Amazin Apartments: How The Internet of Things Will Alter Our Homes
A speculative installation from U.K. design firm Future Facility uses the idea of consumption via smart systems to make home life easier for the elderly.
In December 2016, Amazon Go was introduced to the world with a video that quickly went viral: A man walks into a grocery store, picks up a sandwich, and simply walks out, paying via his phone. Aside from the promise of “No lines, no checkout,” the arrival of the first Amazon Go store in Seattle later this year represents a striking development in the role technology companies play in our lives. They’re no longer service providers connecting disparate consumers and products. The new store brings Amazon into quotidian omnipresence as both a retail environment and local infrastructure that will redefine our relationship to both the mundane act of picking up groceries and the experience of shopping online.
“Contemporary society is searching for ways to maintain face-to-face interaction as we increasingly rely on digital transactions,” says Kim Colin, who, along with Sam Hecht, constitutes technological design firm Future Facility—a new branch of the duo’s renowned Industrial Facility office, created to specifically address the Internet of Things economy. The office’s new speculative project Amazin Apartments draws inspiration from the changing role of technology in our lives, framing a fictional tech company as a property developer–cum–architect. Following the concepts of smart cities and Amazon Go’s smart store, Amazin Apartments proposes a natural progression of that idea into consumption via smart systems integrated directly into the home.
Crucially, this domestic simplification is targeted at elderly populations, a demographic that has the most to gain from the promise of a streamlined existence yet is often overlooked in the design industry. For Colin, this development could have a liberating effect for the elderly: “We would hope that by freeing the population from things that should not take up so much time—researching a washing machine, going to see it in a shop, waiting for the installer, troubleshooting inevitable problems, maintaining/servicing it, etc.—there is time to do something better with ourselves, including to have more time to contribute to society in valuable ways.”
Part of the recent NEW OLD exhibition at London’s Design Museum, Amazin Apartments is a modular system that supports housing for the elderly, displayed in the museum as a single wall sample. On one side of the wall is the apartment interior with a washing machine, a fridge, and tap units in a style typical of Hecht and Colin’s indus-
trial design work: sleekly minimal yet tactile and functional. The washing machine, for example, is exceptionally simple to operate, with just a single knob.
On the opposite side of the wall, in what is called the Amazin Service Corridor, LCD screens display an operational live feed of the appliances in a color-coded unit. From here, “Amazin staff” would replenish the refrigerator, top up the laundry detergent and water, and deal with malfunctions without entering the apartments, leaving residents free of the worry of maintenance and upkeep. The catch? Data is harvested by the company that owns and manages the apartment building to improve quality and increase revenue for itself.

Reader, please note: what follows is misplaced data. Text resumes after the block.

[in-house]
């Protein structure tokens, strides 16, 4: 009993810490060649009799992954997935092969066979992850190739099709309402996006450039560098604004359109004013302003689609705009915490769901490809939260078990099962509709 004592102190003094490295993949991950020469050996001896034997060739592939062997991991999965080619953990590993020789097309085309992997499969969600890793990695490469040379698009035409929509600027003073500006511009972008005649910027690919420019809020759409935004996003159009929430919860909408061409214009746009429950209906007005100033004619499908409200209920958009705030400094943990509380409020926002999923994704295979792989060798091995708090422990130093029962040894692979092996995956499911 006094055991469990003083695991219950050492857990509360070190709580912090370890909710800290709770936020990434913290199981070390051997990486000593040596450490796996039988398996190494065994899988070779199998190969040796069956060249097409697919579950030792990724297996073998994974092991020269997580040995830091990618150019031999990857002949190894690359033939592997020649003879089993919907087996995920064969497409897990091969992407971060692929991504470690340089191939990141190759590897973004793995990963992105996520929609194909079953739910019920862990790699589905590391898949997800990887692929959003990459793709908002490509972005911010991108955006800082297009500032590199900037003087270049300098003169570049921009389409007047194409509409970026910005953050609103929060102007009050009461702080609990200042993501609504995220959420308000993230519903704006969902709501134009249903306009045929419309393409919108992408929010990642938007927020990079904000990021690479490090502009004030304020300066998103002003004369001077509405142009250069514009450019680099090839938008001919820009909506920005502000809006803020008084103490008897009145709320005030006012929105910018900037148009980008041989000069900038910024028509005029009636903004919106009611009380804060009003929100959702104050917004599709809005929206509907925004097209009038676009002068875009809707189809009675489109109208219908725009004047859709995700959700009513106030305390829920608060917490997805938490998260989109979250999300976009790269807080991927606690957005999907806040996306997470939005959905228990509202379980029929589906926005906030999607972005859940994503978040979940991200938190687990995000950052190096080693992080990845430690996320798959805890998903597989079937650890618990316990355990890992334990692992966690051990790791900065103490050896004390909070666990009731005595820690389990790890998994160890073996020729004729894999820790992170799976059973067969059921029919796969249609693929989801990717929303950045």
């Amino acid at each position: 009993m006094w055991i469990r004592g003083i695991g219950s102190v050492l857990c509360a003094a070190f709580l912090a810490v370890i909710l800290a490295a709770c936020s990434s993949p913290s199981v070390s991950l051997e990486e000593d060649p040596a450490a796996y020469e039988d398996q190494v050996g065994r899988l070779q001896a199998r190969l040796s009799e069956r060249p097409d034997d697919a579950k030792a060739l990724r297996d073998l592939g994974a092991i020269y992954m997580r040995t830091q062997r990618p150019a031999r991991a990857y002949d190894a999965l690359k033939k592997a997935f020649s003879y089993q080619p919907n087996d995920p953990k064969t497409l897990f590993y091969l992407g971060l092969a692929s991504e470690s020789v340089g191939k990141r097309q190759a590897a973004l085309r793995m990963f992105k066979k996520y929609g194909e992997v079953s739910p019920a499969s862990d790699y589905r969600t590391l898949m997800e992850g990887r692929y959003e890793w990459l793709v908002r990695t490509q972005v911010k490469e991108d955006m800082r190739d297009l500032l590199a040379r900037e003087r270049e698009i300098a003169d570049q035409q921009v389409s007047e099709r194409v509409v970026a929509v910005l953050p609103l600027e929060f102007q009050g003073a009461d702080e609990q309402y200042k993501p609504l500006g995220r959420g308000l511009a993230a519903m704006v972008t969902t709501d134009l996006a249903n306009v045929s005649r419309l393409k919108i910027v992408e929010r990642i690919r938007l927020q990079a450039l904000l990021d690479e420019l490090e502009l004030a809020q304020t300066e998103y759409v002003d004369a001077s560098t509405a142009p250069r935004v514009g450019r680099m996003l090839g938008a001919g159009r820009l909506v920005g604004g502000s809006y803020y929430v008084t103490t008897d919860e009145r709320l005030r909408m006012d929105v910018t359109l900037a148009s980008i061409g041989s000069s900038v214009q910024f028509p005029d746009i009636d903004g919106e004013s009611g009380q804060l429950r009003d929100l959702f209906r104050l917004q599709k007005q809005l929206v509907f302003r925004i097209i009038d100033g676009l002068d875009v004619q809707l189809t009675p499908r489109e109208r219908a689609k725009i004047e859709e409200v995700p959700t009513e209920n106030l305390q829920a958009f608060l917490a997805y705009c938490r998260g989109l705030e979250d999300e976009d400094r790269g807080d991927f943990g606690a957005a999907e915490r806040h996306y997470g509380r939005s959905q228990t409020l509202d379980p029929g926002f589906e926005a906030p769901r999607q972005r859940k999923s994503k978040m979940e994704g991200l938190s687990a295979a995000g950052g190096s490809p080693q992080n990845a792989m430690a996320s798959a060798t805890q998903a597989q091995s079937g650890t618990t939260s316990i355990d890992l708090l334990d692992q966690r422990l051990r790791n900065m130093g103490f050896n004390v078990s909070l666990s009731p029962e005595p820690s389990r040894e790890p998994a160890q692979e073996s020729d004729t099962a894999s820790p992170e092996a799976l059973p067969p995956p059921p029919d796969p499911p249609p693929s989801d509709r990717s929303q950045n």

NEW OLD is the first pop-up exhibition at the recently refurbished Design Museum, and it seeks to explore how contemporary design will shape the lives of “our future selves”—in other words, how the digital era will manifest itself in the lives of an aging Western population. While much of the exhibition is filled with clever practical solutions for the struggles of growing old, Amazin Apartments is unique in its critical engagement with the changing social position of elderly people in the digital age. At the core of this project is a fundamental tension between access to a comfortable life and the exploitation of personal data produced through smart technologies. As Colin says, “Giving away data is a small price to pay for the benefits of having to worry less about how to maintain an easier life. To trade data for good management seems a fair equation for the elderly.”
The speculative nature of this project means that Hecht and Colin are both wary of and inquisitive about the potential benefits and pitfalls of this exchange. More “provocation” than prediction, Amazin Apartments allows Future Facility to engage critically with technology, aging populations, and domestic environments. While this critical perspective isn’t always clear from the built installation itself, the duo’s acknowledgment of the controversial elements of the project in its accompanying texts does position Amazin Apartments as a refreshingly ambivalent take on the future. This is in contrast to a tech-fetishizing design field all too ready to proclaim the unparalleled benefits of all tech, all the time.
In a lecture at the museum, Hecht made a case for “appropriate progress,” ensuring that the usability of a product is not compromised by arbitrary embellishments included for their own sake. As with Industrial Facility’s more orthodox product design projects for Muji, Herman Miller, and others, the intuitive design of the apartment-side interfaces gives Amazin Apartments a practicality that goes some way toward balancing its data-sharing compromise.
While the complications of data exploitation remain ambiguous at best, the project’s simple interfaces, the warehouse practicality of the service side, and the noble aim of facilitating domestic dignity for the elderly are significant pluses. More important, it fulfills its speculative aim by posing more questions than it answers. As we live longer with the technology of the digital age, it is increasingly important that we be smarter, more inquisitive citizens in the smart cities and systems we inhabit.